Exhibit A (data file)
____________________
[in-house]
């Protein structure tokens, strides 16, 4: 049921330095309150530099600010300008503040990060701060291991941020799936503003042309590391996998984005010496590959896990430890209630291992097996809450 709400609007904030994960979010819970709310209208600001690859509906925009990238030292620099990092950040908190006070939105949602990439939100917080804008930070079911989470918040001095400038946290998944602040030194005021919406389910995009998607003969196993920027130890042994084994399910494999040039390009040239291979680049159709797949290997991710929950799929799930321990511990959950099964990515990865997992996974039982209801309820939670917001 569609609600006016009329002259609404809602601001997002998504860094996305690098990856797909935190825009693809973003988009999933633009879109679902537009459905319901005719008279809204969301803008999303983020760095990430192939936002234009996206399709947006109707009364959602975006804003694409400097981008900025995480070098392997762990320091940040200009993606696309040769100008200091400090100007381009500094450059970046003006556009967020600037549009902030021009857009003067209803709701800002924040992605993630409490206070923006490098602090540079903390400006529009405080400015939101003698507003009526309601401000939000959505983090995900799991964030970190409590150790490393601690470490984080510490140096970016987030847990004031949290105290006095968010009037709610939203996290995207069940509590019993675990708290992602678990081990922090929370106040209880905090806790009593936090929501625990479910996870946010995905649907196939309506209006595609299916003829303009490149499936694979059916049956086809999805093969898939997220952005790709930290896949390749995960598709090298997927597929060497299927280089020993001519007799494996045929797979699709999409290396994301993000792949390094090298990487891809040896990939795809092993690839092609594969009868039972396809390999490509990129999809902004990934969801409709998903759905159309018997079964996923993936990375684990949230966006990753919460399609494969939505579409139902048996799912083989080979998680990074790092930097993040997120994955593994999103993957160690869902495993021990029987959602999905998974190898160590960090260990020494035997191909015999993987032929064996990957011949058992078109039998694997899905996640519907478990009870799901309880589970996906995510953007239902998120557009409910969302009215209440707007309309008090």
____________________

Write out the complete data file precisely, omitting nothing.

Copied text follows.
[in-house]
């Protein structure tokens, strides 16, 4: 049921330095309150530099600010300008503040990060701060291991941020799936503003042309590391996998984005010496590959896990430890209630291992097996809450 709400609007904030994960979010819970709310209208600001690859509906925009990238030292620099990092950040908190006070939105949602990439939100917080804008930070079911989470918040001095400038946290998944602040030194005021919406389910995009998607003969196993920027130890042994084994399910494999040039390009040239291979680049159709797949290997991710929950799929799930321990511990959950099964990515990865997992996974039982209801309820939670917001 569609609600006016009329002259609404809602601001997002998504860094996305690098990856797909935190825009693809973003988009999933633009879109679902537009459905319901005719008279809204969301803008999303983020760095990430192939936002234009996206399709947006109707009364959602975006804003694409400097981008900025995480070098392997762990320091940040200009993606696309040769100008200091400090100007381009500094450059970046003006556009967020600037549009902030021009857009003067209803709701800002924040992605993630409490206070923006490098602090540079903390400006529009405080400015939101003698507003009526309601401000939000959505983090995900799991964030970190409590150790490393601690470490984080510490140096970016987030847990004031949290105290006095968010009037709610939203996290995207069940509590019993675990708290992602678990081990922090929370106040209880905090806790009593936090929501625990479910996870946010995905649907196939309506209006595609299916003829303009490149499936694979059916049956086809999805093969898939997220952005790709930290896949390749995960598709090298997927597929060497299927280089020993001519007799494996045929797979699709999409290396994301993000792949390094090298990487891809040896990939795809092993690839092609594969009868039972396809390999490509990129999809902004990934969801409709998903759905159309018997079964996923993936990375684990949230966006990753919460399609494969939505579409139902048996799912083989080979998680990074790092930097993040997120994955593994999103993957160690869902495993021990029987959602999905998974190898160590960090260990020494035997191909015999993987032929064996990957011949058992078109039998694997899905996640519907478990009870799901309880589970996906995510953007239902998120557009409910969302009215209440707007309309008090």